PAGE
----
Will agriculture be a victim of India-Canada standoff?

Will agriculture be a victim of India-Canada standoff?

Canada has historically been a dependable potash source. It possesses the world’s largest potash reserves, a vital mineral for industrial agriculture and muriate of potash (MOP) fertilizer production. Would the current stand-off between India and Canada impact India’s food economy? Indra Shekhar Singh, Former Program Director for Policy and Outreach, National Seed Association of India (NSAI) explains.

New Delhi:Amidst the escalating diplomatic tensions between India and Canada over the alleged killing of a pro-Khalistani separatist on Canadian soil by ‘Indian agents’, it is imperative for farmers and politicians in both nations to refocus on agriculture. Failure to mend relations promptly could have detrimental effects on India’s food economy.

Canadian Prime Minister Justin Trudeau has pointed fingers in both parliament and through the media at the Indian government for this incident, resulting in visa suspensions and other diplomatic measures. However, the repercussions may intensify, potentially involving tariffs, trade restrictions, and even the recall of diplomats. But how does this relate to agriculture?Since the onset of the Russia-Ukraine conflict, fertilizer prices have soared, with Di-ammonium Phosphate (DAP) prices recently surging by 25% and NPK (nitrogen, phosphorus, and potassium) fertilizers following suit. Here’s the connection: Canada possesses the world’s largest potash reserves, a vital mineral for industrial agriculture and muriate of potash (MOP) fertilizer production. With over 30% of global potash reserves and being a top producer, Canada was the primary MOP supplier last year.

Due to the conflict, Russian fertilizer supplies are constrained, leaving India with limited potash sources. Both China and Canada, major potash producers, closely monitor India’s agrarian situation. As relations deteriorate, Canada might leverage this by seeking concessions from India, potentially even pushing for a complete ban on Canadian potash exports to India.Such a move could have a detrimental impact on India’s food security and harvests. Recognizing this fertilizer risk, Indian policymakers have appealed to Canada to ensure uninterrupted potash supply. Unless India seeks to increase shipments from Russia and Belarus, we might face potential shortages of crucial agri inputs, significantly impacting Rabi sowing and wheat harvests. Canada has historically been a dependable potash source.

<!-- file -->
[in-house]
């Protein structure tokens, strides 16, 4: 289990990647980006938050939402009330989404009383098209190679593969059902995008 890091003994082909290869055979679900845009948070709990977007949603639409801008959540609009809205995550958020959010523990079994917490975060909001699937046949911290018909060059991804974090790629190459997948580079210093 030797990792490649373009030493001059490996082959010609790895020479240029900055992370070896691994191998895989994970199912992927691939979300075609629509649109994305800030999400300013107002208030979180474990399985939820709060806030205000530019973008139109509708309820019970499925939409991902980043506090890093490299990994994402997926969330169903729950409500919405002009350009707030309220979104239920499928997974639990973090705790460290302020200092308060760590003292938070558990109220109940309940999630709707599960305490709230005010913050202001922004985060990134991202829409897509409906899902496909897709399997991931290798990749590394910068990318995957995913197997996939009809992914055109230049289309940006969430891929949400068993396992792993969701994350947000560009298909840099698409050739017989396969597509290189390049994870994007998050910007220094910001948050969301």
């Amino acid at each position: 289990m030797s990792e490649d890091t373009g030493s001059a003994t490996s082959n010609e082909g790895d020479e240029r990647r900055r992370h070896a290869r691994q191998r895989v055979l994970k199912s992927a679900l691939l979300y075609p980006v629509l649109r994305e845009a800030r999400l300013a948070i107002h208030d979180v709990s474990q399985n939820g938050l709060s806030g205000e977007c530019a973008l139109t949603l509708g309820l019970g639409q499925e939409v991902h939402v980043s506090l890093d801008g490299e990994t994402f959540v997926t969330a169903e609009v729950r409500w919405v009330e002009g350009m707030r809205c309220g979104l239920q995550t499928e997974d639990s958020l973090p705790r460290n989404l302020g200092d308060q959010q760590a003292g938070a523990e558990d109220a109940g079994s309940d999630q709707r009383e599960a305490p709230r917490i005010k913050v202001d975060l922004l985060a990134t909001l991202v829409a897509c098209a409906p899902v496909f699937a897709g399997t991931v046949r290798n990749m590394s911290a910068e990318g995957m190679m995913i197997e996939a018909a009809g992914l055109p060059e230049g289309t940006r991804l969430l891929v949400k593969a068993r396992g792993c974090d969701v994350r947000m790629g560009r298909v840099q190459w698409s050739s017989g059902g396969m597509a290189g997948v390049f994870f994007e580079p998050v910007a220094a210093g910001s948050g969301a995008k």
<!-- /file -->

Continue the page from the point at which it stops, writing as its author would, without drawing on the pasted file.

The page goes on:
Transitioning from fertilizers to food, Canada has long been a vital supplier of prized agricultural commodities to India, including lentils, oilseeds, canola oil, and feed oil cakes, among others. Pulses, particularly Masroor dal, constitute 95% of Canadian exports to India. In recent years, Canada has been India’s leading supplier of red lentils, stabilizing dal prices. Chickpeas, another major protein source in short supply, saw Canada becoming a significant supplier of white/yellow peas to India. Canada has re-emerged as a top supplier.Considering the challenges facing Indian agriculture, particularly the downturn in lentils and oilseeds production, domestic supplies are already strained. Given the uncertain harvests ahead, India must prioritize its protein and oilseed supplies. In the event of worsening shortages, maintaining a back channel for agricultural trade between the two countries is advisable.

Regarding exports to Canada, India recorded approximately US$4.25 billion in exports during 2022, according to the United Nations COMTRADE database on international trade. This outflow could also be affected, ultimately impacting both nations.In conclusion, should diplomatic efforts falter, Indo-Canadian relations may enter a chilly phase. However, it’s vital not to let this turmoil affect our agriculture and food security. Neglecting agriculture would harm not just both governments but also the farmers and consumers within their respective nations.

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